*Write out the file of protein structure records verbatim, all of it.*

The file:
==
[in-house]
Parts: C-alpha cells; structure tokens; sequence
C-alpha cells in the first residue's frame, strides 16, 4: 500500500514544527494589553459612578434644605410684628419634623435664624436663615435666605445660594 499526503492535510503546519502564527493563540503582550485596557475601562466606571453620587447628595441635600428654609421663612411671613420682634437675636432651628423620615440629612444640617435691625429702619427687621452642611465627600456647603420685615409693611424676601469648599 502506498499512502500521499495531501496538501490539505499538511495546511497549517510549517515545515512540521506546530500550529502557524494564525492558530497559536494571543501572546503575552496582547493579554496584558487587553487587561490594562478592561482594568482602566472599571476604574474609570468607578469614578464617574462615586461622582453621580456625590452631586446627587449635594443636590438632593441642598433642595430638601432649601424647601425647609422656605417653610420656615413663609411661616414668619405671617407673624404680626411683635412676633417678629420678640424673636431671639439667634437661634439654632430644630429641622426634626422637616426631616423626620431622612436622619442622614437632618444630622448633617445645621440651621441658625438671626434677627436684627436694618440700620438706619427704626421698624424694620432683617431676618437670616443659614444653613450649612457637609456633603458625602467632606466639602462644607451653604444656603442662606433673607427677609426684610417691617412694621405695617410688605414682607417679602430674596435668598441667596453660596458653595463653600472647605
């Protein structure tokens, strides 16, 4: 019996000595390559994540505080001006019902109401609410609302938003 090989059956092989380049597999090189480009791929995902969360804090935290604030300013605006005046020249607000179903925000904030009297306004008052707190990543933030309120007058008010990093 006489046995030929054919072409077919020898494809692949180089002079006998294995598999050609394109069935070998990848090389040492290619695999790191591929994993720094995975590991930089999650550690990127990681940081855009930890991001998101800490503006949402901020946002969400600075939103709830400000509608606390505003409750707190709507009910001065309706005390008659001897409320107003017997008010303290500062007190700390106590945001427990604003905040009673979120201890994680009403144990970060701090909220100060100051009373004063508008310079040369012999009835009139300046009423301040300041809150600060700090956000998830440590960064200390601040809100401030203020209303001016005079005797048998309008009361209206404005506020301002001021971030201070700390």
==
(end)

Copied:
[in-house]
Parts: C-alpha cells; structure tokens; sequence
C-alpha cells in the first residue's frame, strides 16, 4: 500500500514544527494589553459612578434644605410684628419634623435664624436663615435666605445660594 499526503492535510503546519502564527493563540503582550485596557475601562466606571453620587447628595441635600428654609421663612411671613420682634437675636432651628423620615440629612444640617435691625429702619427687621452642611465627600456647603420685615409693611424676601469648599 502506498499512502500521499495531501496538501490539505499538511495546511497549517510549517515545515512540521506546530500550529502557524494564525492558530497559536494571543501572546503575552496582547493579554496584558487587553487587561490594562478592561482594568482602566472599571476604574474609570468607578469614578464617574462615586461622582453621580456625590452631586446627587449635594443636590438632593441642598433642595430638601432649601424647601425647609422656605417653610420656615413663609411661616414668619405671617407673624404680626411683635412676633417678629420678640424673636431671639439667634437661634439654632430644630429641622426634626422637616426631616423626620431622612436622619442622614437632618444630622448633617445645621440651621441658625438671626434677627436684627436694618440700620438706619427704626421698624424694620432683617431676618437670616443659614444653613450649612457637609456633603458625602467632606466639602462644607451653604444656603442662606433673607427677609426684610417691617412694621405695617410688605414682607417679602430674596435668598441667596453660596458653595463653600472647605
């Protein structure tokens, strides 16, 4: 019996000595390559994540505080001006019902109401609410609302938003 090989059956092989380049597999090189480009791929995902969360804090935290604030300013605006005046020249607000179903925000904030009297306004008052707190990543933030309120007058008010990093 006489046995030929054919072409077919020898494809692949180089002079006998294995598999050609394109069935070998990848090389040492290619695999790191591929994993720094995975590991930089999650550690990127990681940081855009930890991001998101800490503006949402901020946002969400600075939103709830400000509608606390505003409750707190709507009910001065309706005390008659001897409320107003017997008010303290500062007190700390106590945001427990604003905040009673979120201890994680009403144990970060701090909220100060100051009373004063508008310079040369012999009835009139300046009423301040300041809150600060700090956000998830440590960064200390601040809100401030203020209303001016005079005797048998309008009361209206404005506020301002001021971030201070700390």